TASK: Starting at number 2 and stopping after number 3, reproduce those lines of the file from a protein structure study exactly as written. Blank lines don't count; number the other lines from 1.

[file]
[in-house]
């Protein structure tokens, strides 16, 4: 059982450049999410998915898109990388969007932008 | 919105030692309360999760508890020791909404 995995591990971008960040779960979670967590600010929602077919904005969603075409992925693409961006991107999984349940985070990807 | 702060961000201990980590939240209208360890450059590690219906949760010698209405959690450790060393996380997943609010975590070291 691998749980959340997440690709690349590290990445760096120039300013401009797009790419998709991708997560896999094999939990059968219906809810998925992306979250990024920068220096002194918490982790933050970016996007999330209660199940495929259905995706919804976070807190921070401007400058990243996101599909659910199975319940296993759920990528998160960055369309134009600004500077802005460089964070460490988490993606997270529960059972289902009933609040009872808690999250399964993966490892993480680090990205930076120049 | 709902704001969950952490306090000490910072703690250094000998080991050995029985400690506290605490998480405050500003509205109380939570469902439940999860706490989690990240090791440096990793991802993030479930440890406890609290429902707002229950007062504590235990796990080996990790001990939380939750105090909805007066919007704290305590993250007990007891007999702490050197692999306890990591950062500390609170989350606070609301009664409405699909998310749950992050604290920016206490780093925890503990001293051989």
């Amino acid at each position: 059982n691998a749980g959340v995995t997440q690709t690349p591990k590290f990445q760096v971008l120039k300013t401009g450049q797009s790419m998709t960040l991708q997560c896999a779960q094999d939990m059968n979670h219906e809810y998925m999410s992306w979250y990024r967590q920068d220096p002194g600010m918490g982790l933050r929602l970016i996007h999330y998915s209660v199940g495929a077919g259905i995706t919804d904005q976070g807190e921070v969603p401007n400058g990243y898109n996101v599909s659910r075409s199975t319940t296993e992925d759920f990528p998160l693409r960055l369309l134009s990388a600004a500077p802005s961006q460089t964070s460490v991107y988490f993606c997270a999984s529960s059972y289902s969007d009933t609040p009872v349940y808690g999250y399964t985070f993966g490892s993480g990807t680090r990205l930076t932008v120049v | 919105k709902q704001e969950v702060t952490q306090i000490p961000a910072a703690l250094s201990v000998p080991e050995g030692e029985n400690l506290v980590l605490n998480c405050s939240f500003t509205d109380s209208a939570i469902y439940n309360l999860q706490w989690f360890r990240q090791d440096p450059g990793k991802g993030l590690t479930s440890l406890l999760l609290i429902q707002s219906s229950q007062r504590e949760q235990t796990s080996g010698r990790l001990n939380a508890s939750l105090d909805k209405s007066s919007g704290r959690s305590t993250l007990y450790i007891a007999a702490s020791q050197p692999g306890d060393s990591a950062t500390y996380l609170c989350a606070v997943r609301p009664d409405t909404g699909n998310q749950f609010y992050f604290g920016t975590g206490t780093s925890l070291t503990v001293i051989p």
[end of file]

């Protein structure tokens, strides 16, 4: 059982450049999410998915898109990388969007932008 | 919105030692309360999760508890020791909404 995995591990971008960040779960979670967590600010929602077919904005969603075409992925693409961006991107999984349940985070990807 | 702060961000201990980590939240209208360890450059590690219906949760010698209405959690450790060393996380997943609010975590070291 691998749980959340997440690709690349590290990445760096120039300013401009797009790419998709991708997560896999094999939990059968219906809810998925992306979250990024920068220096002194918490982790933050970016996007999330209660199940495929259905995706919804976070807190921070401007400058990243996101599909659910199975319940296993759920990528998160960055369309134009600004500077802005460089964070460490988490993606997270529960059972289902009933609040009872808690999250399964993966490892993480680090990205930076120049 | 709902704001969950952490306090000490910072703690250094000998080991050995029985400690506290605490998480405050500003509205109380939570469902439940999860706490989690990240090791440096990793991802993030479930440890406890609290429902707002229950007062504590235990796990080996990790001990939380939750105090909805007066919007704290305590993250007990007891007999702490050197692999306890990591950062500390609170989350606070609301009664409405699909998310749950992050604290920016206490780093925890503990001293051989």
């Amino acid at each position: 059982n691998a749980g959340v995995t997440q690709t690349p591990k590290f990445q760096v971008l120039k300013t401009g450049q797009s790419m998709t960040l991708q997560c896999a779960q094999d939990m059968n979670h219906e809810y998925m999410s992306w979250y990024r967590q920068d220096p002194g600010m918490g982790l933050r929602l970016i996007h999330y998915s209660v199940g495929a077919g259905i995706t919804d904005q976070g807190e921070v969603p401007n400058g990243y898109n996101v599909s659910r075409s199975t319940t296993e992925d759920f990528p998160l693409r960055l369309l134009s990388a600004a500077p802005s961006q460089t964070s460490v991107y988490f993606c997270a999984s529960s059972y289902s969007d009933t609040p009872v349940y808690g999250y399964t985070f993966g490892s993480g990807t680090r990205l930076t932008v120049v | 919105k709902q704001e969950v702060t952490q306090i000490p961000a910072a703690l250094s201990v000998p080991e050995g030692e029985n400690l506290v980590l605490n998480c405050s939240f500003t509205d109380s209208a939570i469902y439940n309360l999860q706490w989690f360890r990240q090791d440096p450059g990793k991802g993030l590690t479930s440890l406890l999760l609290i429902q707002s219906s229950q007062r504590e949760q235990t796990s080996g010698r990790l001990n939380a508890s939750l105090d909805k209405s007066s919007g704290r959690s305590t993250l007990y450790i007891a007999a702490s020791q050197p692999g306890d060393s990591a950062t500390y996380l609170c989350a606070v997943r609301p009664d409405t909404g699909n998310q749950f609010y992050f604290g920016t975590g206490t780093s925890l070291t503990v001293i051989p």